China defends itself against the allegations with false equivalencies and whataboutism. For instance, the government claims its population-control policy in Xinjiang is simply intended to equalize the rights of Han Chinese and ethnic minorities, who were subjected to less-stringent rules under the country’s now-defunct “one-child” policy. Xi has rolled back many of the entitlements once enjoyed by China’s recognized ethnic minorities while expanding certain rights for Han Chinese. On paper, the current policy may look equitable, but in practice, observers see it as a means of shrinking the Uighur population to make it easier to control. Similarly, Beijing defends its surveillance practices by arguing that they are not discriminatory and that China uses surveillance technology to uphold public safety in the same way the U.S. and European countries do.
China also justifies its actions against the Uighurs by framing them as part of the war on terrorism. Salafism, a fundamentalist strain of Islam that underpins many Islamic extremist groups, has made inroads in China’s Muslim communities over the past decade, and, like western governments, China often conflates this extreme ideology with Islam in general. Islamist Uighur organizations such as the TIP set up camp in Taliban-controlled Afghanistan in the 1990s and formed ties to Al Qaeda and other jihadist groups; “East Turkestan” has become one of the fronts in the global jihadist movement. This jihadist connection has enabled China to depict any desire for autonomy on the part of the Uighurs as a terrorist threat akin to that posed by Al Qaeda and the Islamic State. One of the reasons China is stepping in to provide aid and investment in Afghanistan after the U.S. withdrawal is to enlist the Taliban’s cooperation in preventing the TIP and other Xinjiang-focused extremist groups from establishing new bases there.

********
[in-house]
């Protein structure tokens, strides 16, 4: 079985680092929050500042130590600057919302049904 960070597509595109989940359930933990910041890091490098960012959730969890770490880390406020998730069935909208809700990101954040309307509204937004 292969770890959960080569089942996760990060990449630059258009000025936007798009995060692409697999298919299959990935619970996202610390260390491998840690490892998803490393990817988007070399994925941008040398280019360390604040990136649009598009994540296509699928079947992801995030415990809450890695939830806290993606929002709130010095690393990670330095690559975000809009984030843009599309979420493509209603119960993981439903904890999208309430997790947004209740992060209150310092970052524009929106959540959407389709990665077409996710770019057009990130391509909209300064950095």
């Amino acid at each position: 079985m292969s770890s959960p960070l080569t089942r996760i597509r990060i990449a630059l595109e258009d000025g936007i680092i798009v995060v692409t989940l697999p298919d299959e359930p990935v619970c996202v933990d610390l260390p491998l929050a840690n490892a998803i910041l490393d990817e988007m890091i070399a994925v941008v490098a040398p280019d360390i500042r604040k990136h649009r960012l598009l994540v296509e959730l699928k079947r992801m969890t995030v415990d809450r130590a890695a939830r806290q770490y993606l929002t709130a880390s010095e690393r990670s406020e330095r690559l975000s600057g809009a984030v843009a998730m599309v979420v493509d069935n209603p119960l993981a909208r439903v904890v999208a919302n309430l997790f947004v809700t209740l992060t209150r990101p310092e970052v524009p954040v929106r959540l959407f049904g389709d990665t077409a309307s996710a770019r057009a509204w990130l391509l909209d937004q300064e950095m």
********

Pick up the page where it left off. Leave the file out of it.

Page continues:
For the most part, however, China’s strategy has been to deny and obfuscate all the allegations while making it extremely difficult for independent journalists or investigators to report from inside Xinjiang. By controlling the flow of information, Beijing can muddy the waters enough for a measure of plausible deniability. Looking at all the evidence, a neutral observer would likely conclude that China is violating international human-rights law and committing serious crimes, possibly including genocide. But, of course, in the geopolitical realm, there are no neutral observers: China (and other countries with their own reasons to take its side) can always cast doubt on any evidence and claim the accusations are political — because, in some sense, they always are.
How has the international community responded?
Taken together, these allegations suggest that China’s actions against the Uighurs and other Muslim minorities are violations of international human-rights law, potentially rising to the level of crimes against humanity and even genocide. The U.N. Human Rights Council, individual countries, and international organizations have been putting pressure on China over Xinjiang since 2019 and calling on Beijing to allow U.N. inspectors into the region to investigate.
In October 2020, Germany issued a joint statement on behalf of 39 U.N. member states condemning the “increasing number of reports of gross human-rights violations” in Xinjiang, including “severe restrictions on freedom of religion or belief and the freedoms of movement, association, and expression as well as on Uighur culture.” The U.S. signed on to this statement, along with the U.K., France, Japan, and other large democracies.
At the same time, Cuba issued an opposing statement on behalf of 45 countries “supporting China’s counterterrorism and deradicalization measures in Xinjiang.” However, the balance of world opinion has appeared to be shifting against China, with 16 countries signing on to the statement of condemnation that had declined to sign a similar statement in 2019 and six fewer signing the statement of support.
So far, the world has been reluctant to go much further than condemning China’s actions. A group of Uighur activists lodged a complaint against China at the International Criminal Court last year, but in December the court declined to prosecute; China (like the U.S.) is not a signatory to the ICC’s establishing treaty, so the court has no jurisdiction over actions that occur within the country’s borders. The plaintiffs had hoped to build a case on alleged crimes against Uighurs living in the ICC member states of Tajikistan and Cambodia. The court said it would keep the file open and could pursue a case pending more evidence.